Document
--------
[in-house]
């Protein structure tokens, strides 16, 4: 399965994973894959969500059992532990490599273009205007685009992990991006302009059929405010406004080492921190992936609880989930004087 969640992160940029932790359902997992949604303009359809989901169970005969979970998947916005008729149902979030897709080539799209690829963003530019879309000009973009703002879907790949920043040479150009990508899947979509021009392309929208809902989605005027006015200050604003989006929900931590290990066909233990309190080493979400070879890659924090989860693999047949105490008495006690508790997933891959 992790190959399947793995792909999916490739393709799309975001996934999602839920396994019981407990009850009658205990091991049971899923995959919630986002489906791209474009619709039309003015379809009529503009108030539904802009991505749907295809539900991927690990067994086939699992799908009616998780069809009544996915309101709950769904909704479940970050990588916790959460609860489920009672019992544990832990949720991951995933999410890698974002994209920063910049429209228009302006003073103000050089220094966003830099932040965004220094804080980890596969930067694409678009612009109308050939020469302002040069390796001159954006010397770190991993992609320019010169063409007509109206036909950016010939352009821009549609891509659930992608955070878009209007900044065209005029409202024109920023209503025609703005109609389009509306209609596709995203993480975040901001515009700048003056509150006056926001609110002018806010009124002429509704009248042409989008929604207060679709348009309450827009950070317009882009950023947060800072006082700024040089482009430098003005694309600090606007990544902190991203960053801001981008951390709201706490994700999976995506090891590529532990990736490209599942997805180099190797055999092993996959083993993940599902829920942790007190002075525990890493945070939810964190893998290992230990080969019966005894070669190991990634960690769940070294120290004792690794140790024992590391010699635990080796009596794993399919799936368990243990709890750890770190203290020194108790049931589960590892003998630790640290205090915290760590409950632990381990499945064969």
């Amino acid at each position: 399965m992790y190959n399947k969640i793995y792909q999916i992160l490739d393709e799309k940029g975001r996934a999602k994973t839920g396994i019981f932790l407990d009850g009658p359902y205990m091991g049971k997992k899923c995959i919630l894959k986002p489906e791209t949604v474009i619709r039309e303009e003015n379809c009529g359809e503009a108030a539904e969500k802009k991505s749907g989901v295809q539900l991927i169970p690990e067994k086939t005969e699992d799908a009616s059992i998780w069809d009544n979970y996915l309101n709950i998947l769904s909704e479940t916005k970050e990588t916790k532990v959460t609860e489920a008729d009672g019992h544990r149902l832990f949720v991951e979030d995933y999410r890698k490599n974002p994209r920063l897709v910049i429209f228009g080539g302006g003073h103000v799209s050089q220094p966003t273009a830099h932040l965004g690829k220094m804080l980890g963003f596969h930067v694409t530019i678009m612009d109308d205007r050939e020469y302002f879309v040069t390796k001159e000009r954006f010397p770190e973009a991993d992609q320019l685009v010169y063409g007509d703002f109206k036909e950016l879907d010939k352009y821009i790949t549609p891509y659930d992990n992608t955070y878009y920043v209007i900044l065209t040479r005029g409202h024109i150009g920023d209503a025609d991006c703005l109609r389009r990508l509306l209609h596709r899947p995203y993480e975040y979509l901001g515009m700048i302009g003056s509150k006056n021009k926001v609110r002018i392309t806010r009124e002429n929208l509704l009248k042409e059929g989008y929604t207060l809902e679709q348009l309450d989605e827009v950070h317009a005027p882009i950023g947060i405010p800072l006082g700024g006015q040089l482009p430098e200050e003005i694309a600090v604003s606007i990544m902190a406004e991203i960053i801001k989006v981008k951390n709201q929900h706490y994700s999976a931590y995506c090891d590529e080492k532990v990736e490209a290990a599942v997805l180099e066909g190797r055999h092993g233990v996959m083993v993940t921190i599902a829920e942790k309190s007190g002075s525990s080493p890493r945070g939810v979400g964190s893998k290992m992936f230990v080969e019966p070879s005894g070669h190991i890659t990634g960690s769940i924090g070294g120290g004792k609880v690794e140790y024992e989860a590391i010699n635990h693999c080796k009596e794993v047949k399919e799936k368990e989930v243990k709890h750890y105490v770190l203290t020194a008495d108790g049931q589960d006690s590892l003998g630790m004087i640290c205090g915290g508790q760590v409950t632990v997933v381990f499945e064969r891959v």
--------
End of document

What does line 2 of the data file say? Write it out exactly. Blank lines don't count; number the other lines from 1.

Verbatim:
């Protein structure tokens, strides 16, 4: 399965994973894959969500059992532990490599273009205007685009992990991006302009059929405010406004080492921190992936609880989930004087 969640992160940029932790359902997992949604303009359809989901169970005969979970998947916005008729149902979030897709080539799209690829963003530019879309000009973009703002879907790949920043040479150009990508899947979509021009392309929208809902989605005027006015200050604003989006929900931590290990066909233990309190080493979400070879890659924090989860693999047949105490008495006690508790997933891959 992790190959399947793995792909999916490739393709799309975001996934999602839920396994019981407990009850009658205990091991049971899923995959919630986002489906791209474009619709039309003015379809009529503009108030539904802009991505749907295809539900991927690990067994086939699992799908009616998780069809009544996915309101709950769904909704479940970050990588916790959460609860489920009672019992544990832990949720991951995933999410890698974002994209920063910049429209228009302006003073103000050089220094966003830099932040965004220094804080980890596969930067694409678009612009109308050939020469302002040069390796001159954006010397770190991993992609320019010169063409007509109206036909950016010939352009821009549609891509659930992608955070878009209007900044065209005029409202024109920023209503025609703005109609389009509306209609596709995203993480975040901001515009700048003056509150006056926001609110002018806010009124002429509704009248042409989008929604207060679709348009309450827009950070317009882009950023947060800072006082700024040089482009430098003005694309600090606007990544902190991203960053801001981008951390709201706490994700999976995506090891590529532990990736490209599942997805180099190797055999092993996959083993993940599902829920942790007190002075525990890493945070939810964190893998290992230990080969019966005894070669190991990634960690769940070294120290004792690794140790024992590391010699635990080796009596794993399919799936368990243990709890750890770190203290020194108790049931589960590892003998630790640290205090915290760590409950632990381990499945064969």